In retinas incubated with AGEs, the number of regenerating neurites was fewer than in retinas without AGE (/mm2 versus /mm2; ; Figures 6 and 7). The retinas incubated in the neurotrophic factors and their combinations, citicoline, TUDCA, NT-4, doublet, and triplet, had more regenerating neurites than that in serum-free media without neurotrophic factors (/mm2 versus /mm2, ; 66.6/mm2 ± 17.3/mm2 versus /mm2, ; /mm2 versus /mm2, ; versus /mm2, ; /mm2 versus /mm2, ) (Figures 6 and 7). However, the differences were statistically different only in the NT-4 and triplet group. Also the agents and their combinations increased the number of regenerating neuritis in AGEs-exposed retinas but the most significant regenerative effect was found in the NT-4 and triplet groups: /mm2 versus /mm2, (NT-4 in AGE-BSA versus without NT-4 in AGE-BSA); /mm2 versus /mm2, (triplet in AGE-BSA versus without triplet in AGE-BSA); /mm2 versus /mm2, (the doublet in AGE-BSA versus without doublet in AGE-BSA); /mm2 versus /mm2, (citicoline in AGE-BSA versus without citicoline in AGE-BSA); /mm2 versus /mm2, (TUDCA in AGE-BSA versus without TUDCA in AGE-BSA), and /mm2 versus /mm2, (RAGE inhibitor supplemented in AGE-BSA incubated retinas versus without RAGE inhibitor in AGE-BSA; Figures 6 and 7). In AGEs-exposed retinas incubated in the triplet media, the numbers of neurites were significantly higher than in the AGEs-exposed retina incubated with NT-4, RAGE inhibitor, citicoline, TUDCA, or the doublet media ().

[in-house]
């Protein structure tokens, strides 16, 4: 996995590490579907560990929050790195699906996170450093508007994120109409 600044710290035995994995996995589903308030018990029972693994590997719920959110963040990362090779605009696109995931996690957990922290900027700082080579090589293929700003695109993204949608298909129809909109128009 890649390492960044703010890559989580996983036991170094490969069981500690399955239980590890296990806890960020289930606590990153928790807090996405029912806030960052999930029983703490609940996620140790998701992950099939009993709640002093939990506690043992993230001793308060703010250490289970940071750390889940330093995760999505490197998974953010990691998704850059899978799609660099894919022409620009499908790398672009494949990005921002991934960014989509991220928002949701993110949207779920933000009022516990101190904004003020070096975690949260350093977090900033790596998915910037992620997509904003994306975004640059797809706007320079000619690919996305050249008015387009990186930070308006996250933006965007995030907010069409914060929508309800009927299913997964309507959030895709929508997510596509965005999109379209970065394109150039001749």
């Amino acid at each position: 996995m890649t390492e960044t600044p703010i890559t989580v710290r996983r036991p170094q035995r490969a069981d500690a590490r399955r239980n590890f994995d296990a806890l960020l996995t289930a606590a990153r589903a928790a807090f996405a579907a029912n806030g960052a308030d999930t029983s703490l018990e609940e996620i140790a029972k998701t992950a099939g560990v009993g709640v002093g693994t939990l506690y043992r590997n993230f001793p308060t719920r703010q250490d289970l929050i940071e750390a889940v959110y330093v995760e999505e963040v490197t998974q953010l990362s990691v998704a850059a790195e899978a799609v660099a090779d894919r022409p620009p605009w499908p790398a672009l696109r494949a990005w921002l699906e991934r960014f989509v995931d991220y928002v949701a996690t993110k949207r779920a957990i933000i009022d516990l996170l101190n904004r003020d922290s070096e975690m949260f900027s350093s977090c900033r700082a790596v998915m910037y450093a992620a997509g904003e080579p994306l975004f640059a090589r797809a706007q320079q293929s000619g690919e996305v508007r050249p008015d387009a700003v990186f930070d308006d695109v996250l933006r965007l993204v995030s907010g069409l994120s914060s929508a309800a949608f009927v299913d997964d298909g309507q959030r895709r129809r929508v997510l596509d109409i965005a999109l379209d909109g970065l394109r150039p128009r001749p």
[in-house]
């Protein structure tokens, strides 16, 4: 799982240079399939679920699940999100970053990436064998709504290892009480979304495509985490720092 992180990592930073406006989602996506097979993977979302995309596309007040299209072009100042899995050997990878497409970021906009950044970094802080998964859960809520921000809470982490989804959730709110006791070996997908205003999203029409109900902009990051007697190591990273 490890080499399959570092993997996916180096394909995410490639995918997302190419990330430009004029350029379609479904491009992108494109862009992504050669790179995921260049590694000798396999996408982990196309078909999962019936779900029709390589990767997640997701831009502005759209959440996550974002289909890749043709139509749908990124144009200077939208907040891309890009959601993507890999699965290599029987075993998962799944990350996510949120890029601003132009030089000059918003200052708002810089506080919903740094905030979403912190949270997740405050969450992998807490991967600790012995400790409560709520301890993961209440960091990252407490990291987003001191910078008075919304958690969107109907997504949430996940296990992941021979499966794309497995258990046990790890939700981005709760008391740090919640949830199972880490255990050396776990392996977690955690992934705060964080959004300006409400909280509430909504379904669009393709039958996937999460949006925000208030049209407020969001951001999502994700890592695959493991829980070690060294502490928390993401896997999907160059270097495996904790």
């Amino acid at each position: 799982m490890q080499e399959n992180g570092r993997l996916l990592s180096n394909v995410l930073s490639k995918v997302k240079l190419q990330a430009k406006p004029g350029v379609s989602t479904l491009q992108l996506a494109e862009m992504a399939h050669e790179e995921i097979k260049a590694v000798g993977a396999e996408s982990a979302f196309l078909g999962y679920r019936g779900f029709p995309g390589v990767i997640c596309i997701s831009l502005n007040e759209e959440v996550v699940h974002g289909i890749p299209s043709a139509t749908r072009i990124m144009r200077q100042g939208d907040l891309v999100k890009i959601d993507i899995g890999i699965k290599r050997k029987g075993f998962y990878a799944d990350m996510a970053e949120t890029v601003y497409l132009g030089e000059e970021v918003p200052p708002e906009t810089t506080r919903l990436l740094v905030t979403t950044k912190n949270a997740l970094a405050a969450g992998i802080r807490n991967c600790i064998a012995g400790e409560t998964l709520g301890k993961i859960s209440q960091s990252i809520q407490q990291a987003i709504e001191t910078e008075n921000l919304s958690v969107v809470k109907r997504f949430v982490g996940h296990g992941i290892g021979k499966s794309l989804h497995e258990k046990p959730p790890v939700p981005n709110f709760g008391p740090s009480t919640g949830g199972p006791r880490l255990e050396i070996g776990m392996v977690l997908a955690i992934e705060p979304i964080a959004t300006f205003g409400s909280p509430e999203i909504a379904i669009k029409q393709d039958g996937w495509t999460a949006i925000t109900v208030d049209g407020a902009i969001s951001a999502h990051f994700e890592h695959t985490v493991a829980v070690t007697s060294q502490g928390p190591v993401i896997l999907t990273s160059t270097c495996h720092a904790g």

Figure 6: Representative photographs of regenerating neurites from retinal explants. Regenerating neurites are seen under phase-contrast microscope. In the control serum-free media (a) neurites with normal length are present. In retinas cultured in glucose-AGE-BSA (g), the neurites are shorter, and the number of neurites are fewer. In AGEs-exposed retinas supplemented with NT-4, in doublet media and triplet media (glucose-AGE-BSA + NT-4 (l), glucose-AGE-BSA + doublet (j), and glucose-AGE-BSA + triplet (k)), the neurites are longer and thicker than in AGEs-exposed retinas (g). In AGEs-exposed retinas supplemented with citicoline, TUDCA, and RAGE inhibitor (glucose-AGE-BSA + citicoline (h), glucose-AGE-BSA + TUDCA (i), and glucose-AGE-BSA + inhibitor (m)), the neurites are longer and thicker than in AGEs-exposed retinas (g). Control group: serum-free media + citicoline (b), serum-free media + TUDCA (c), serum-free media + doublet (d), serum-free media + triplet (e), and serum-free media + NT-4 (f).